Alan Bennett is such a National Treasure (TM) that almost anything he writes – scraps from his diaries, books of movies of plays, TV scripts – is guaranteed to sell. That must be why, after publishing his previous stories such as The Clothes They Stood Up In and Father, Father, Burning Bright! in paperback for £3.99 each, his publishers this time have gone into Right Royal Rip-Off mode and publish his new story, The Uncommon Reader, in hardback at £11. That’s almost 10p a page.
It’s a straightforward tale: Queen Elizabeth II discovers, through some boisterous activity by her corgis, a mobile library in the grounds of Buckingham Palace one day. Through the politeness that has been bred into her, she borrows a book, but doesn’t much like it (it’s Ivy Compton-Burnett).
She’d never taken much interest in reading. She read, of course, as one did, but liking books was something she left to other people. It was a hobby and it was in the nature of her job that she didn’t have hobbies. Jogging, growing roses, chess or rock-climbing, cake decoration, model aeroplanes. No. Hobbies involved preferences and preferences had to be avoided: preferences excluded people. One had no preferences. Her job was to take an interest, not to be interested herself.
But then she spots a Nancy Mitford, recognises the name – and the loose family connections – and is hooked by The Pursuit of Love. The Queen becomes a reader.
The appeal of reading, she thought, lay in its indifference: there was something lofty about literature. Books did not care who was reading them or whether one read them or not. All readers were equal, herself included. Literature, she thought, is a commonwealth; letters a republic.
This leads to some light comedy where the Queen, for the first time in her life, begins to become resentful at performing her duties, as they keep her away from her books. She worries about catching up with the classics, not to mention the modern voices of writers she has known purely through granting them honours (and now regrets not having read any of their books at the time, so they could have exchanged more than the usual smalltalk).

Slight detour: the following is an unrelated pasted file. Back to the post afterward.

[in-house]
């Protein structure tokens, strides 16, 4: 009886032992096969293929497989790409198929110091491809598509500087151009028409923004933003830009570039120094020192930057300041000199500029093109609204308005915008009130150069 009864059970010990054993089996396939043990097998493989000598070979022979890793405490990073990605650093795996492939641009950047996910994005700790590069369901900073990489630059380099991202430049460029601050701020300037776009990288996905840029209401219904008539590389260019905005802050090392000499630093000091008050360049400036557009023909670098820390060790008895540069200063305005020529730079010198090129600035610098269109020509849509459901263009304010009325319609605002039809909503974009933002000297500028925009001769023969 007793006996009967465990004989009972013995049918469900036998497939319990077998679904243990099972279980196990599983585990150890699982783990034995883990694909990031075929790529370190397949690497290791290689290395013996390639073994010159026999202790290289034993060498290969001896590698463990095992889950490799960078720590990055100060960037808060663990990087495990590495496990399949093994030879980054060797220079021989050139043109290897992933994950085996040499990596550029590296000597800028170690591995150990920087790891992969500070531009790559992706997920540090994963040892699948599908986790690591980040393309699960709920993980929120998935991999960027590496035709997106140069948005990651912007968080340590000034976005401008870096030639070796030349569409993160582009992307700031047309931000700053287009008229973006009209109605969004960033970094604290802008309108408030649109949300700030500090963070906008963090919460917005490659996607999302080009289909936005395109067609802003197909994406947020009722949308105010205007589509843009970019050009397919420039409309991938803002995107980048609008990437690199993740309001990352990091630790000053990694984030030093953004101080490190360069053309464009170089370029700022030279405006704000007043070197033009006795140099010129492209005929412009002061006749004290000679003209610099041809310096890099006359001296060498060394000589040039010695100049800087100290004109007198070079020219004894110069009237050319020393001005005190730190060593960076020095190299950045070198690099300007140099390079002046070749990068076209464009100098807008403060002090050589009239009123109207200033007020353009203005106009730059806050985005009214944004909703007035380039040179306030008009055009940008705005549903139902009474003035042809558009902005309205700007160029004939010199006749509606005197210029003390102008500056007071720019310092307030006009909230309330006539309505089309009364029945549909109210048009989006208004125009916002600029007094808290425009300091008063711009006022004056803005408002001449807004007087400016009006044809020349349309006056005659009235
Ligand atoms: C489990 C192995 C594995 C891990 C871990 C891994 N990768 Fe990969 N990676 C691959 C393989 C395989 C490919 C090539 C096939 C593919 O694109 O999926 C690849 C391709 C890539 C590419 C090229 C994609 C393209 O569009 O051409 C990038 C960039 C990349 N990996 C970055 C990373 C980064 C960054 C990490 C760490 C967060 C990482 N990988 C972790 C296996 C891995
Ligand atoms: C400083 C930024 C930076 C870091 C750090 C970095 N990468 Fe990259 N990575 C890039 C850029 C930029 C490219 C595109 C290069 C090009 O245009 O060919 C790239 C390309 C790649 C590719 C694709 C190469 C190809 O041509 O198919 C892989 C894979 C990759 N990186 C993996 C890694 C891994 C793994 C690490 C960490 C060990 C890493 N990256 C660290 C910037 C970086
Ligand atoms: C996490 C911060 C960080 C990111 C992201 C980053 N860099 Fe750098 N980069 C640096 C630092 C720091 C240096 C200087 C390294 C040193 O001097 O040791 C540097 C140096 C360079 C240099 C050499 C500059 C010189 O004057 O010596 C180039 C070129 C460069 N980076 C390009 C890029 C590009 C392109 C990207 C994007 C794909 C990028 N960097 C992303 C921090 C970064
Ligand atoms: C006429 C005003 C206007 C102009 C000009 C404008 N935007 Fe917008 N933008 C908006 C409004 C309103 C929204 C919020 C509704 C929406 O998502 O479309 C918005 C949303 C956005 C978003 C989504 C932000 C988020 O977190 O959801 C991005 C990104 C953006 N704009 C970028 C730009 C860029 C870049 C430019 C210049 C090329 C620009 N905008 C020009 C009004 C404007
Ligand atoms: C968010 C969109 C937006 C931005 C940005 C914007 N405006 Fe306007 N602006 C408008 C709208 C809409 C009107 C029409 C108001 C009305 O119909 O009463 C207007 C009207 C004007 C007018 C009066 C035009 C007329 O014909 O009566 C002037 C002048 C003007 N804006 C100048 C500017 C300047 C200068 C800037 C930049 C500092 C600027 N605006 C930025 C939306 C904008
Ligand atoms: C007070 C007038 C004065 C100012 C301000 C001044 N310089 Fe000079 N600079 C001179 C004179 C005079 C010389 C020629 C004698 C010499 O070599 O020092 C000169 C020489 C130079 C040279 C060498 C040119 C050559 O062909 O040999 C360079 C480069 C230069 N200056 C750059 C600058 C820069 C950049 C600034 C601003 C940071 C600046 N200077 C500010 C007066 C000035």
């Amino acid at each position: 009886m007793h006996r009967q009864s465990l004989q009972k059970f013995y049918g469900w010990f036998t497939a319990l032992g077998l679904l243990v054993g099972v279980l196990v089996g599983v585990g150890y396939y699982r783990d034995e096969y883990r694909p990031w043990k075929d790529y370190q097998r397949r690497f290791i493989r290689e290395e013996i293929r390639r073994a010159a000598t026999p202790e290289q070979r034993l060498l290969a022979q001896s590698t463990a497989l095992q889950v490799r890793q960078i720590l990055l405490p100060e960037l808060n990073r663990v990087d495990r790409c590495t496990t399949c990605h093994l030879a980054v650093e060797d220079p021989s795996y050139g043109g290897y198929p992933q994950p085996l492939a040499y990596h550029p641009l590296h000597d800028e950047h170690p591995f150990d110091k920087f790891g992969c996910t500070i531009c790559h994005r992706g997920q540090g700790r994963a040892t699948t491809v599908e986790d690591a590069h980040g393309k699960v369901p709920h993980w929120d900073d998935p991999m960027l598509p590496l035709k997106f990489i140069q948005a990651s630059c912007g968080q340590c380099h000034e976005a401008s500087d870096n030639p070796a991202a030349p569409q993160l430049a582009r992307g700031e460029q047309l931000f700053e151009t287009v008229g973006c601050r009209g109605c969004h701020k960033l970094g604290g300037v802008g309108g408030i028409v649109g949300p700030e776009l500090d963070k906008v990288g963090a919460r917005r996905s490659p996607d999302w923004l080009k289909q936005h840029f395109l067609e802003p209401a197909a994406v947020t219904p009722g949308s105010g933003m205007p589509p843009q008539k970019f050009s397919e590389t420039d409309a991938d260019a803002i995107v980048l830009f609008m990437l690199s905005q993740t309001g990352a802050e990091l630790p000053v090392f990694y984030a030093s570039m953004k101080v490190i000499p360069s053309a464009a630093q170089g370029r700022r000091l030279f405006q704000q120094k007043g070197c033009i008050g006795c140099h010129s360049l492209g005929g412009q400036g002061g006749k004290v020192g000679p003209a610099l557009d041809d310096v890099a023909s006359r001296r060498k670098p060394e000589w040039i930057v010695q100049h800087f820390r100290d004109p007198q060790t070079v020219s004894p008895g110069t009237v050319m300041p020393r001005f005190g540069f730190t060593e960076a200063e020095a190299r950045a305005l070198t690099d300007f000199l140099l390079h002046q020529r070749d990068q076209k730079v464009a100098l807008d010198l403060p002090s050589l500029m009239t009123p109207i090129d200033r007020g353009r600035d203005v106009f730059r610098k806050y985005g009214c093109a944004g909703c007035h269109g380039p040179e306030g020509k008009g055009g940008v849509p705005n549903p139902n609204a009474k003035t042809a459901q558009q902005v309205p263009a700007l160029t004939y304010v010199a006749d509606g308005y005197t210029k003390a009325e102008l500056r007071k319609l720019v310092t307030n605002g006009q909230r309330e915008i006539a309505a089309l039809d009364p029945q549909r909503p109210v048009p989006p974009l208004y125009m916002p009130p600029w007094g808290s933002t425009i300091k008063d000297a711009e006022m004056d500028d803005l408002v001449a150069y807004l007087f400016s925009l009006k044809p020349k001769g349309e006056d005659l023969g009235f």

The frustration felt by Her Majesty and the equal and opposite irritation by her equerries and family at her persistent tendency to have her nose in a book, is something that all avid readers will recognise. Bennett also finds time for small observations on the value of reading something for oneself rather than being told about it (“Reading is untidy, discursive and perpetually inviting. Briefing closes down a subject, reading opens it up”).
There is also a neat coda to the story, in a scene where the Queen gives an address to members of the British cabinet (including asking for a show of hands on who has read Proust). Bennett’s touch has not deserted him, but the slightness of the contents – I’d set aside an hour at most, inclusive of thinking time – doesn’t really match the weight of the price tag.